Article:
As a constraint on the alignment process, the instant invention preferably uses a minimum and maximum allowable clips length, together with the defined base length of the video clips, to help determine which of the potentially many available audio markers would be acceptable for use in connection with a given video break. The base length of a video clip can either be defined by the user or could be set by default within the program and preferably refers to the actual length of the clip, before its inclusion in the video work, where its perceived length might be changed by transitions or special effects. The maximum clip length preferably depends on the timing of the following video clip (i.e., generally a user will not want to extend one clip to the point where it overlays another) and the minimum clip length will similarly depend on the timing of the clip that follows (i.e., generally a user will not want to shorten a clip to the point where a video transition cannot bridge the space between it and the clip that follows). Note that any of these values might be defined by the user or determined automatically by the instant invention.
Given a collection of audio breaks and video markers, in one preferred embodiment the instant invention aligns the video breaks (e.g., cuts or transitions) with the markers that have been identified in the audio data. Although the alignment might be performed in many ways, one preferred arrangement successively selects each of the video breaks and then searches the audio markers for one that is proximate thereto. A check is then preferably made against any user or computer established screening criteria before a video transition is applied (or scheduled to be applied) at the time location indicated by the candidate marker. The standard alignment process operates in a horizontal manner from left to right (with respect to the computer screen, i.e., in the direction of increasing time) along the video and audio tracks, but could clearly also operate in a right to left or a decreasing time direction.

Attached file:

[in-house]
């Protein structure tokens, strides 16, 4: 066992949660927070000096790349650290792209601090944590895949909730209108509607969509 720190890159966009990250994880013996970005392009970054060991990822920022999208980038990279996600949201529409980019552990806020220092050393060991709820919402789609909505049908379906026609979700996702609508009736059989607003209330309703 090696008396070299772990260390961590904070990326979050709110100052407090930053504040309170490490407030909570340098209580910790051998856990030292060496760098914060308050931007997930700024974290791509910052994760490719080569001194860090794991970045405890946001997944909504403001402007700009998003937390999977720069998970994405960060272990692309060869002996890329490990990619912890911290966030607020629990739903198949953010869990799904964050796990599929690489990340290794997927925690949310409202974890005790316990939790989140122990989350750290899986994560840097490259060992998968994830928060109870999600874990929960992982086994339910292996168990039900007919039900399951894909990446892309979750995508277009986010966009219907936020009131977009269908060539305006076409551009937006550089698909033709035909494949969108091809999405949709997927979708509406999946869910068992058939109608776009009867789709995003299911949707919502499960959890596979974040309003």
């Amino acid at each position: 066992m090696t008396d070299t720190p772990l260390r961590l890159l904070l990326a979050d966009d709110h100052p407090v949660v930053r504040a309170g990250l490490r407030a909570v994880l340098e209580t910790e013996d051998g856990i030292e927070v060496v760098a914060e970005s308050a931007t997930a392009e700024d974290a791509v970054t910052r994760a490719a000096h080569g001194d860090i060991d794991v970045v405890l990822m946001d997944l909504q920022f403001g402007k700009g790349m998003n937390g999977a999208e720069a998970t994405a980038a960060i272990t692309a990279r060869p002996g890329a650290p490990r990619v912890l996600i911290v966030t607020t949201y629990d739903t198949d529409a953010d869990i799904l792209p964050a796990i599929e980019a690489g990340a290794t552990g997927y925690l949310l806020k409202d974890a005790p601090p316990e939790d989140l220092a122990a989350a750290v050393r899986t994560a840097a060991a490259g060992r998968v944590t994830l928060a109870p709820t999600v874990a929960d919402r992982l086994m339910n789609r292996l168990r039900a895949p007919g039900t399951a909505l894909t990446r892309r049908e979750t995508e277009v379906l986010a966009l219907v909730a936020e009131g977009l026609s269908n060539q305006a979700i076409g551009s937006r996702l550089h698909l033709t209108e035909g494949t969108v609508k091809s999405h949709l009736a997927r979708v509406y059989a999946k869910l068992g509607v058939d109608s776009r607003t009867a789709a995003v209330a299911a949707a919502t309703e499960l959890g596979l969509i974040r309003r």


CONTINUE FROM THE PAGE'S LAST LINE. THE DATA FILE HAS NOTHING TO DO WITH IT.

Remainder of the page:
In another preferred embodiment of the alignment process, the instant invention uses a more elaborate method of locating change point markers in the audio work. In brief, in this preferred embodiment multiple criteria are used to locate markers in the audio data. Of course, that should yield a larger number of potential markers against which to compare the breaks/discontinuities in the video data. Preferably, though, the audio markers will be matched against the video data according to an order specified by the user. For example, the algorithm might attempt, first, to match markers produced by a “volume level” algorithm. Then, if none of the markers that were obtained by the “volume” method are satisfactory, the algorithm could use markers produced by a beat detection algorithm, etc. Needless to say, because of the increased complexity of this embodiment, additional computer processing power may be needed.
Thus, it should be clear to those of ordinary skill in the art that the methods described herein would be a tremendous addition to the capabilities of a video editing software. This method would enable a user to create sophisticated multimedia compositions in which both audio and video data are in substantial alignment, which alignment enhances the watching experience of a user created composition.